Myles Harrington

A Couple of Days in Khajuraho

In India on June 18, 2010 at 4:56 pm

I left Varanasi with three new British companions who I’d met at the guesthouse and were heading the same way out of town. Biddy and Cam are a couple from Bath who’ve been travelling all over Asia and Columba is a bloke from a small village near Oxford who has been in India for the last five months. These experienced travellers were to acpcomany me to the iconic and unmissable sexy temples of Khajuraho.

Evidence of the architectural genius of the Chandela dynasty

For once, the train was relatively empty and we all managed to get a few decent hours sleep before the standard bombardment upon arrival by the swarms of desperate touts. We went with one of them to a generic guesthouse that was falling apart. We went with him because of the promise of 100 Rs cold beers in the spacious garden. Is it wrong that the price of beer was the decider at 7am?

We paid the painful entrance fee of 250 Rs (£3.65) to enter into the Western group of temples (the ones with the most sex and intricate carvings) and I would say it was actually worth the price. Unlike when I was charged the same for the Red Fort in Delhi. When the entrance fee to sites costs the same as a day of living, you start to question whether you really need to go in.

They sold copies of this for coffee tables everywhere in Khajuraho

The carvings weren’t as raunchy as I’d imagined but there were some scenes that wouldn’t look too out of place in a youporn action sequence, so considering these were allowed to be depicted a thousand years ago is quite surprising. They would still make most Indians blush today. Apparently when the guides give Indian honeymooners the tour of the western group of temples, they then give them some rest time at the hotel before continuing on to the eastern and southern sites.

Shortly after this I was warned by a guide I would be beaten and escorted off the premises if I did this again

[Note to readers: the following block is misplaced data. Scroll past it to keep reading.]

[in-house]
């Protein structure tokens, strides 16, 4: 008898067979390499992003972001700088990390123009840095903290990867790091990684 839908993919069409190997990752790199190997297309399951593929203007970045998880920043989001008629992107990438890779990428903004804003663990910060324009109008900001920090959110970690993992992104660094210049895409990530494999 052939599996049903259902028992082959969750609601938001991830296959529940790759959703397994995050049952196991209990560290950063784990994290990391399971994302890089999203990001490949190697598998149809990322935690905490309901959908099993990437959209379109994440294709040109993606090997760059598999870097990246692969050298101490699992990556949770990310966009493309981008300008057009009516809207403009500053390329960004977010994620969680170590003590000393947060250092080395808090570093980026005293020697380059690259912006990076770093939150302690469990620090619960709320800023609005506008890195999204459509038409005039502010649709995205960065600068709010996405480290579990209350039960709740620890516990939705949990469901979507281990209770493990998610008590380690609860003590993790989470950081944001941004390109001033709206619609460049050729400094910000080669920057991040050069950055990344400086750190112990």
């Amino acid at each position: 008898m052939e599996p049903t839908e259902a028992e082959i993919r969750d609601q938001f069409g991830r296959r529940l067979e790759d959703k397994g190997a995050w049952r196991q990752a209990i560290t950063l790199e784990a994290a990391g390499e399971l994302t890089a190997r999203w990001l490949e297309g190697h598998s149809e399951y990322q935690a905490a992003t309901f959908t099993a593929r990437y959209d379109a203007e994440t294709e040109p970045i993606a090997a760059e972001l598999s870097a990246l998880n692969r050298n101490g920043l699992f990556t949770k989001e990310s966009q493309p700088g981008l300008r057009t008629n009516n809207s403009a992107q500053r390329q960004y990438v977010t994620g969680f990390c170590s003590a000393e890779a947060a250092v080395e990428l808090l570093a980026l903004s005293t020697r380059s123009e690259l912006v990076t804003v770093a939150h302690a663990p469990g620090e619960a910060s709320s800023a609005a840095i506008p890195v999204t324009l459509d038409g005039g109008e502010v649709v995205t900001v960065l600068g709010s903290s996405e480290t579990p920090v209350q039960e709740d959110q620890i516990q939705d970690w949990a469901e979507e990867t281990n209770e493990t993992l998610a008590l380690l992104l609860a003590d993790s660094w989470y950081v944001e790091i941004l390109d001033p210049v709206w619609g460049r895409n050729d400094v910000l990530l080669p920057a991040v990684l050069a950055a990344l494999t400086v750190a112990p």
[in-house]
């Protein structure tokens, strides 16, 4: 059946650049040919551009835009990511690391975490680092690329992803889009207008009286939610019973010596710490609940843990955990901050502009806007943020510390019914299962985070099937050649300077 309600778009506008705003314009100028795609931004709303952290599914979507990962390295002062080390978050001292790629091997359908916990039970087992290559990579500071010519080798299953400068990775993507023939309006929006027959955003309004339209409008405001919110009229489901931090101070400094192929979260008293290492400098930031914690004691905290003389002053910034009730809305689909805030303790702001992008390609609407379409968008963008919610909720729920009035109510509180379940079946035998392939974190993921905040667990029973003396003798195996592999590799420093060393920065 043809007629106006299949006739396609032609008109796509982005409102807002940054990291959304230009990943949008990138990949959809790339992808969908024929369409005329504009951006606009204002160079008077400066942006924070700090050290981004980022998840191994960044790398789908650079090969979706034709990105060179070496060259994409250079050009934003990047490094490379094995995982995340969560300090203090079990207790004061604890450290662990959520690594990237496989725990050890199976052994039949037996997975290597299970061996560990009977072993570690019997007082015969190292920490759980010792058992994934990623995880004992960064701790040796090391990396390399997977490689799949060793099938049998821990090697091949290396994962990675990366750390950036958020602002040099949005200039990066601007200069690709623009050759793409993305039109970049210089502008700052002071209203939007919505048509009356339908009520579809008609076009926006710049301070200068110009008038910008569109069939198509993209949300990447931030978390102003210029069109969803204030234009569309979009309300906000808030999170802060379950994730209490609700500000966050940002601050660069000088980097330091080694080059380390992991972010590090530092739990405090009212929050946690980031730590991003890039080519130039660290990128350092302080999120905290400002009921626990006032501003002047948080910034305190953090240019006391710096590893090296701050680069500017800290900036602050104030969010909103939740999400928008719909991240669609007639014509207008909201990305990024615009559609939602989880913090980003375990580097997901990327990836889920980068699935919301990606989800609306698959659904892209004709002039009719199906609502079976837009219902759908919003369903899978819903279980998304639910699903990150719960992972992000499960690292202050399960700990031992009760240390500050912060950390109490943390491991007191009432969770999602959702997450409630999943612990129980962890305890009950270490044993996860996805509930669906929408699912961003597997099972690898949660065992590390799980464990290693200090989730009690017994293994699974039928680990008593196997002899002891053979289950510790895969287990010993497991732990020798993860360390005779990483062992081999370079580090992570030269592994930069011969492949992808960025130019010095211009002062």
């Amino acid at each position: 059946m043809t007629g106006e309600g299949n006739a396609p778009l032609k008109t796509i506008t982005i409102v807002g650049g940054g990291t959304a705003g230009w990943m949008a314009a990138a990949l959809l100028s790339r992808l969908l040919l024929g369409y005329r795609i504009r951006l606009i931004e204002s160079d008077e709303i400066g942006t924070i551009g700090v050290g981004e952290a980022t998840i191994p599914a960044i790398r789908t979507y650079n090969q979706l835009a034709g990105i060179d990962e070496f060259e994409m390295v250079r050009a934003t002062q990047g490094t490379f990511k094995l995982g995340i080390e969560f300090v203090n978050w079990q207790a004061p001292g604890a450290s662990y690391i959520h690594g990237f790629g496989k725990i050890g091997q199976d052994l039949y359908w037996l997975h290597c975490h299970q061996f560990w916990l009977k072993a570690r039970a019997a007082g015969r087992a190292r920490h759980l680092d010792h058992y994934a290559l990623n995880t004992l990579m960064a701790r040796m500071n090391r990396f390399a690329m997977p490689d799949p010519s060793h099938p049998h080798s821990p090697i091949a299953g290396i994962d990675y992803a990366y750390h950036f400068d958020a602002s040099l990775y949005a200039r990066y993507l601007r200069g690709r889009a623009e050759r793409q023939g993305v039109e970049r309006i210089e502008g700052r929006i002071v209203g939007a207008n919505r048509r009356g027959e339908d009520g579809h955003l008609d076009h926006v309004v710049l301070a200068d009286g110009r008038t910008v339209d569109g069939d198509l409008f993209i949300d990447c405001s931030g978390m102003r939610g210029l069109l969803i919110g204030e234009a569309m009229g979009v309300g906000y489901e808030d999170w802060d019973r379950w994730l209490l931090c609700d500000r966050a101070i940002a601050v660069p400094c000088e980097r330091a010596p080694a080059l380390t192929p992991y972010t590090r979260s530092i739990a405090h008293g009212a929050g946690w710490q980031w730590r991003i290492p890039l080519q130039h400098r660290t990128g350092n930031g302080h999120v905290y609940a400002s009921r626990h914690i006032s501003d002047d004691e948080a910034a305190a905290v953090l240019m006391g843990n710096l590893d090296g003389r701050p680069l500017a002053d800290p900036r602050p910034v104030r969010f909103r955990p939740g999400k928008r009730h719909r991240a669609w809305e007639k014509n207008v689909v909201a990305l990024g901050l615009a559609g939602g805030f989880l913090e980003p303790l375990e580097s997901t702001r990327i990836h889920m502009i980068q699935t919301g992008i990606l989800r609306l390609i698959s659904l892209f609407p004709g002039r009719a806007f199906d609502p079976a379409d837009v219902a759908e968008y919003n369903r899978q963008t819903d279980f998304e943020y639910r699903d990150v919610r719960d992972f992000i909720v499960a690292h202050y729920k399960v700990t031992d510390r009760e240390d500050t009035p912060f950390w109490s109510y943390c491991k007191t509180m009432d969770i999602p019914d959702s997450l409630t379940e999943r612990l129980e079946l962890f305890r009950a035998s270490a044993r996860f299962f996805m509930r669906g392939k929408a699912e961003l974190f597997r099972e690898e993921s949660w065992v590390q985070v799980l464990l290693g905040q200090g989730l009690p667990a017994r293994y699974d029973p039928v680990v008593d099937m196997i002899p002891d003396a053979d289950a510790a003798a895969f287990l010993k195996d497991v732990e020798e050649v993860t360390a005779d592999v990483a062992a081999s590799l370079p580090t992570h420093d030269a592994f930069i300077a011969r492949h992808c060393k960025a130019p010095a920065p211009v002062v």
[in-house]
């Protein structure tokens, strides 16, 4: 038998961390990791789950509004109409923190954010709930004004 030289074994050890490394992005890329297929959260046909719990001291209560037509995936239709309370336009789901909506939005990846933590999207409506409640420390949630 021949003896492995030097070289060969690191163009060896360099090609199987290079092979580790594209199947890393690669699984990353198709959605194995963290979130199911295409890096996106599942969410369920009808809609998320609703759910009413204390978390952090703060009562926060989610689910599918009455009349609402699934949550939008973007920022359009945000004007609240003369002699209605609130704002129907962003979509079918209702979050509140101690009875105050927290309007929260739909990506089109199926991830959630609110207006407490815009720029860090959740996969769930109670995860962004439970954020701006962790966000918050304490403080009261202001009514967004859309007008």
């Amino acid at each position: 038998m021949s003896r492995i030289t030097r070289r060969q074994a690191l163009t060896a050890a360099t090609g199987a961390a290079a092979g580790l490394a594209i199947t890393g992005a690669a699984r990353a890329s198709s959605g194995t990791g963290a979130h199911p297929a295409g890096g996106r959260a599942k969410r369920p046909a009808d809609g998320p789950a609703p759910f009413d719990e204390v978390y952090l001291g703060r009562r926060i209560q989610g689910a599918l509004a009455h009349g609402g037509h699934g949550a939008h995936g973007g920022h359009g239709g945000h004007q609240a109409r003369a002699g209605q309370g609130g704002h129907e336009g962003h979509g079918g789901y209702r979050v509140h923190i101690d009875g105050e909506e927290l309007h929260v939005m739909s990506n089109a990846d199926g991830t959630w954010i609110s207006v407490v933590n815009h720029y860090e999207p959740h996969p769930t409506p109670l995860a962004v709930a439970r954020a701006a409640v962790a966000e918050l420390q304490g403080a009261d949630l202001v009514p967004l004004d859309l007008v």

After the western site we took some rest too. The cold beers were calling and the garden was a great setting for the some light refreshment and frisbee in the afternoon. A few beers and a couple of World Cup footie matches later, the chef sat with us in the garden with his chillum. After a couple of drags he told us he’d cook us a cheap feast for lunch the next day.

Frisbee frolics after some super strong Black Fort beers

The lunch didn’t disappoint, he took real pride in his work and the quality came through in the curry. It could even get a spot in my top ten meals in India (post soon to come). Sadly for him he didn’t get to practice much in the off season so it was a real treat to show off his skills. Nicely full, it was time for a stroll to the southern and eastern temple groups and back through the old city. They are not as impressive as the western site but still worth a look, that finished off our two day trip to Khajuraho. Columba and I were off on the 6pm train to Delhi and Agra respectively. Cam and Biddy stayed behind, I think they wanted to sample more of the chef’s culinary skills and of course the 100 Rs cold beer probably swayed them to stay, if just for another day.

The chiseling craftsman did an exquisite job

  1. […] for $15 but I’m on a tight budget and how could it possibly compare to the Ajanta caves or Khajuraho that I saw just over a month ago? We went to the Palace and saw the collection of unused sinks […]

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